Don Quixote reaches the Impossible Dream at The Mac-Haydn Theatre.

Inspired by Miquel de Cervantes’s masterpiece, Don Quixote, Man of La Mancha is the story of one man’s refusal to give up his impossible dream even in the face of almost certain death. Having been imprisoned during the Spanish Inquisition and awaiting his trial, Cervantes creates for his fellow inmates, a play within a play; using them as members of his cast he creates the world of  Don Quixote. As they begin to embody their roles in the play, the rag tag hardened criminals become softened caring and even loving humans again. Don Quixote takes his crew on his journey to become knighted. Referred to as the “mad” knight, the audience joins the story fighting windmills, spending the night in a castle and learning to see that perhaps the world Quixote envisions is a better place to live in than the world they actually inhabit. 

Photo by Ann Kielbasa

The show is dark, morose and yet has flashes of bright light, humor, and eternal optimism. The production currently on stage at Mac-Haydn has taken all of the facets from Dale Wasserman’s book and the stunning music and lyrics by Mitch Leigh and Joe Darion and brought them to life magically. Andrew Gmoser’s set design is startlingly simplistic and dramatically stunning. The moment one enters the theater, you feel as if you are in the bowels of a dank, dark, prison. One can feel the cold dampness emanating from the set, even on one of the warmest days of the year. Kurt Alger and Matthew Oliver carry out the feeling of despair, poverty and filth in their perfectly executed costume and hair and makeup.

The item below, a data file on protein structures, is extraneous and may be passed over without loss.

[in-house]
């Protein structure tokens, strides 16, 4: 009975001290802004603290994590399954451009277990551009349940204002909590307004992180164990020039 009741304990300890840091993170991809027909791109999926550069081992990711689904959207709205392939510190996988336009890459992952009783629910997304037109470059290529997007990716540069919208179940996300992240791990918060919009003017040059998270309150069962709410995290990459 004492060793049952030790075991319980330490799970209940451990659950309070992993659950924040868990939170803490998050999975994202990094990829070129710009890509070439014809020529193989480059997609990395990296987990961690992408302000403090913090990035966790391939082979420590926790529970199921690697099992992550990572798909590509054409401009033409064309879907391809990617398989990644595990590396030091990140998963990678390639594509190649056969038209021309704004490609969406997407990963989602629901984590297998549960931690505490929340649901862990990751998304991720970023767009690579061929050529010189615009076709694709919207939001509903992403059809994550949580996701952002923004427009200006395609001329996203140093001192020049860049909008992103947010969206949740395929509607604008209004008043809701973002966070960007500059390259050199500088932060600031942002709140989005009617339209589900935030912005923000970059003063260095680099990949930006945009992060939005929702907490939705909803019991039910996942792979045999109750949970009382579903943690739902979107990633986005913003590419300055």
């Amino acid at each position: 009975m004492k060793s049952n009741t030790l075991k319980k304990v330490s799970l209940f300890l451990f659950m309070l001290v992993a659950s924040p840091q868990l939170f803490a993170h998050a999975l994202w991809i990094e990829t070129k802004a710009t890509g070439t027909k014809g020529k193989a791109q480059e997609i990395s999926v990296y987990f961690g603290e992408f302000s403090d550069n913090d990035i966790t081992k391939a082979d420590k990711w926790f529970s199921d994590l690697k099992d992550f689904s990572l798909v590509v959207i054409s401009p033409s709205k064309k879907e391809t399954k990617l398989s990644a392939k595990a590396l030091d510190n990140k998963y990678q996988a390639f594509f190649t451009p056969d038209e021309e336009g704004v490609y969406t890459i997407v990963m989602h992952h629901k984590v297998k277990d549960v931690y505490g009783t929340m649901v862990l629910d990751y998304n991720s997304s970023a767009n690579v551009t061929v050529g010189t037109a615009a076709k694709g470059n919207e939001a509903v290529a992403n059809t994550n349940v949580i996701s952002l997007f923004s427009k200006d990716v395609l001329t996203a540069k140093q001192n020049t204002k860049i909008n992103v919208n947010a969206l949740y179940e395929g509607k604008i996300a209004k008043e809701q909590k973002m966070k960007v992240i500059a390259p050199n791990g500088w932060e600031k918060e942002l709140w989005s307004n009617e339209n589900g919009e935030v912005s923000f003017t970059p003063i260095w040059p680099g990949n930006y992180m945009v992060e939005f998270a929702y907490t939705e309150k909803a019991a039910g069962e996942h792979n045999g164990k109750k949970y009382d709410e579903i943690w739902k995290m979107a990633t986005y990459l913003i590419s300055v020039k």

Director and choreographer Todd Underwood have put together a nearly flawless cast for this production. Lead by Mac-Haydn veteran, Gabe Belyeu who owns the stage every moment he is under the lights, Belyeu presents a perfect Don Quixote, making the audience believe all of his visions are not the hallucinations of a mad man, but reality just beyond the horizon out of our line of sight.  He brings an interesting twist to his rendition of the show’s classic, The Impossible Dream, making it no less effective than the traditional, but making the audience hear it as if for the first time.

Photo by Ann Kielbasa

Maya Cuevas owns her part as Aldonza/Dulcinea offering some stunningly beautiful and tender moments throughout the show while at the same time keeping a wall around her that is impenetrable. Hayden Ponjuan, Kelly Gabrielle Murphy, and Rachel Pantazis’s strong voices are a pleasure, particularly during their rendition of I’m Only Thinking of Him. Rounding out the lead cast members is Anthony Velez, as Sancho, the squire to Don Quixote.  Velez’s tilt on the role is perhaps a bit jarring over the top and does not seem fit in too well with this production. His comic moments are fun and help brighten the mood, but overall, he tends to be more of a distraction then comedian. The voices of the rest of the cast blend beautifully and the choreography never ceases to amaze what can be accomplished on a stage of that size.

The show is an event that should not be missed… it will allow you several hours of escapism that in these times, makes you forget the world we are living in right now or realize that things can always be worse. Through it all, Don Quixote never loses his zest for life or eternal optimism. Perhaps we can all learn something.

Man of La Mancha is appearing through September 5. You must be fully masked and show proof of vaccination in order to enter the theater. Tickets are $42. For more information call the theater at 518-392-9292

Photo by Ann Kielbasa

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